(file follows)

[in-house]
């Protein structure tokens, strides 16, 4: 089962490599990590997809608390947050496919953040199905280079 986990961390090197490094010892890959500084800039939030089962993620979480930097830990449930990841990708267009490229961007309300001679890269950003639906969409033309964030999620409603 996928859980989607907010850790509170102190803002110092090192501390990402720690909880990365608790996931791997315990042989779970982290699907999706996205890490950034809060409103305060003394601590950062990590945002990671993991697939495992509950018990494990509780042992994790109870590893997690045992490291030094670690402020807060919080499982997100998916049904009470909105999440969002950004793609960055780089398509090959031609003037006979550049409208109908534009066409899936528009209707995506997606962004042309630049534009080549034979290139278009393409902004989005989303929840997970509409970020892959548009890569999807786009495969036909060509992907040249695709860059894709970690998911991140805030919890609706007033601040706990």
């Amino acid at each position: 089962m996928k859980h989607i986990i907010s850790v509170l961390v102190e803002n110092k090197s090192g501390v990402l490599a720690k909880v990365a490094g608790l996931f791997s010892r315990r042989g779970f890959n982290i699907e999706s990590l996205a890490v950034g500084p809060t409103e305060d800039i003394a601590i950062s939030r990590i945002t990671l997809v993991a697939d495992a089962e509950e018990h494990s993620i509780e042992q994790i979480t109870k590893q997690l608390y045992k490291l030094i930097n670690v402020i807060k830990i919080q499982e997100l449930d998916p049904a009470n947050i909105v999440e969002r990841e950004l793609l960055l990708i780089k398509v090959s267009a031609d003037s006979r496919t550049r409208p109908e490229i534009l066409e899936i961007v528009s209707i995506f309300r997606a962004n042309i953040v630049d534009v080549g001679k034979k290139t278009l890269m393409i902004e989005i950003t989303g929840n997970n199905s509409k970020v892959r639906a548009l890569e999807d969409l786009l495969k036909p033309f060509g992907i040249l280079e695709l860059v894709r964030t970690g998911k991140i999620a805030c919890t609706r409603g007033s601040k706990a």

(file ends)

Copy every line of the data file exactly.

[in-house]
């Protein structure tokens, strides 16, 4: 089962490599990590997809608390947050496919953040199905280079 986990961390090197490094010892890959500084800039939030089962993620979480930097830990449930990841990708267009490229961007309300001679890269950003639906969409033309964030999620409603 996928859980989607907010850790509170102190803002110092090192501390990402720690909880990365608790996931791997315990042989779970982290699907999706996205890490950034809060409103305060003394601590950062990590945002990671993991697939495992509950018990494990509780042992994790109870590893997690045992490291030094670690402020807060919080499982997100998916049904009470909105999440969002950004793609960055780089398509090959031609003037006979550049409208109908534009066409899936528009209707995506997606962004042309630049534009080549034979290139278009393409902004989005989303929840997970509409970020892959548009890569999807786009495969036909060509992907040249695709860059894709970690998911991140805030919890609706007033601040706990």
């Amino acid at each position: 089962m996928k859980h989607i986990i907010s850790v509170l961390v102190e803002n110092k090197s090192g501390v990402l490599a720690k909880v990365a490094g608790l996931f791997s010892r315990r042989g779970f890959n982290i699907e999706s990590l996205a890490v950034g500084p809060t409103e305060d800039i003394a601590i950062s939030r990590i945002t990671l997809v993991a697939d495992a089962e509950e018990h494990s993620i509780e042992q994790i979480t109870k590893q997690l608390y045992k490291l030094i930097n670690v402020i807060k830990i919080q499982e997100l449930d998916p049904a009470n947050i909105v999440e969002r990841e950004l793609l960055l990708i780089k398509v090959s267009a031609d003037s006979r496919t550049r409208p109908e490229i534009l066409e899936i961007v528009s209707i995506f309300r997606a962004n042309i953040v630049d534009v080549g001679k034979k290139t278009l890269m393409i902004e989005i950003t989303g929840n997970n199905s509409k970020v892959r639906a548009l890569e999807d969409l786009l495969k036909p033309f060509g992907i040249l280079e695709l860059v894709r964030t970690g998911k991140i999620a805030c919890t609706r409603g007033s601040k706990a």